We are proud to introduce the first annual McDermott Global Employment Law Year in Review: 2019. The purpose of this publication is to provide you with concise summaries of many of the laws and court decisions from 2019 that significantly impact employers and employees all over the world.

Many of the updates presented in this

In our global economy, Coronavirus (COVID-19) raises serious concerns for employers in all industries. Workers may be on the front lines caring for patients and developing vaccines, travelling for business, or in close contact with individuals who travel or may have been affected. At this time, there is no vaccine or medication approved to prevent

One in five job applicants say an interviewer flirted with them during a job interview, and more than half of them flirted back, according to a survey by background-screening firm JDP. Of the 1,997 people surveyed, 58% of the women flirted back and 71% of the men reciprocated. The attraction may not have been mutual,

Certain employers might prefer to avoid hiring nicotine users: smokers, dippers and vapers alike. U-Haul International Inc. is doing so, with a policy that went into effect on February 1. Thus, this is an opportune moment to examine why employers might consider doing likewise, the legal ramifications of such policies and the alternatives for encouraging

This year, the US Supreme Court will get a chance to say whether federal civil rights law protects gay and transgender employees from discrimination, and California courts will grapple with recent changes making it harder for Golden State businesses to label workers as independent contractors. McDermott’s Michael Sheehan looked at these and other cases to

OSHA’s general duty clause now applies to workplace violence in healthcare Sec. of Labor v. Integra Health Mgmt., Inc., OSHRC Docket No. 13-1124 (March 2019), requiring healthcare employers to maintain workplaces “free from recognized hazards that are causing or likely to cause death or serious physical harm.”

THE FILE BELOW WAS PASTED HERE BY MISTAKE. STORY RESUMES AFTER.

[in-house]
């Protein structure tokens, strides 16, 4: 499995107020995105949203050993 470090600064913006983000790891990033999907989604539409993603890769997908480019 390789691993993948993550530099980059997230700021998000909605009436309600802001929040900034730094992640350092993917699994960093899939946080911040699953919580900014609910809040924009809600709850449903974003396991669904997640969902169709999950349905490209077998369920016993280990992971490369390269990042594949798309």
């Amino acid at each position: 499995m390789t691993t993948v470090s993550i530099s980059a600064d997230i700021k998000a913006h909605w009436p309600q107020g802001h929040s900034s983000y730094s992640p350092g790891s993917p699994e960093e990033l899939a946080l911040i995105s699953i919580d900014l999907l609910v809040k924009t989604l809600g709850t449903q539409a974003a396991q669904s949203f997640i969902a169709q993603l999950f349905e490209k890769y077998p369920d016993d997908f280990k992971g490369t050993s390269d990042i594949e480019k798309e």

Abigail M. Kagan authored a primer for

While campaigning for President in 1932, Franklin Roosevelt promised a crowd in Pittsburgh that he’d balance the federal budget while cutting “government operations” by 25 per cent. When he returned to Pittsburgh during his 1936 campaign, Roosevelt asked his staff how to answer questions about that unfulfilled promise and was told “deny you were ever in Pittsburgh.”

So much has changed since then: what is said and done is now instantly visible. This lesson came earlier to politicians, it is now unavoidable for business entities. There is no option to deny that you were there.

Let’s look at some consequences of this global visibility:

  • El Super, a small California-based grocery chain with approximately 600 unionized workers, failed to resolve a routine labor dispute at one store with the union representing those employees. As a result of this dispute involving just one store, El Super’s Mexican parent company, Chedraui Commercial Group, found itself subject to double barrel complaints filed by US and Mexican labor unions under the North American Free Trade Agreement labor agreement and Organization for Economic Cooperation and Development guidelines.
  • Vedanta found itself subject to a lawsuit by individuals living more than 5,000 miles away when an appellate court in the United Kingdom held that farmers from a Zambian village could bring a claim against Vedanta and its Zambian subsidiary (Lungowe and Ors. v Vedanta Resources PLC and Konkola Copper Mines PLC [November 2017] EWCA Civ 1528). The court’s decision expanded the potential “duty of care” that parent companies have under UK law to employees of their subsidiaries, to include even non-employees who might be affected by its subsidiaries’ operation.


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In today’s high-stakes environment, in-house counsel and HR professionals are often on the frontlines, responding to headlines that threaten business and reputational objectives.

Join McDermott Will & Emery’s Employment and Employee Benefits practice groups at a half-day forum in our Chicago office on Oct. 10. This forward-looking program is designed to drive conversation around emerging

Connecticut enacted a paid family and medical leave law, which provides paid leave to eligible employees and expand allowable reasons for such leave. This Connecticut statute closely tracks Massachusetts’s parallel statute and appears to be among the most generous paid family leave laws in the country. All private sector employers (and their employees who work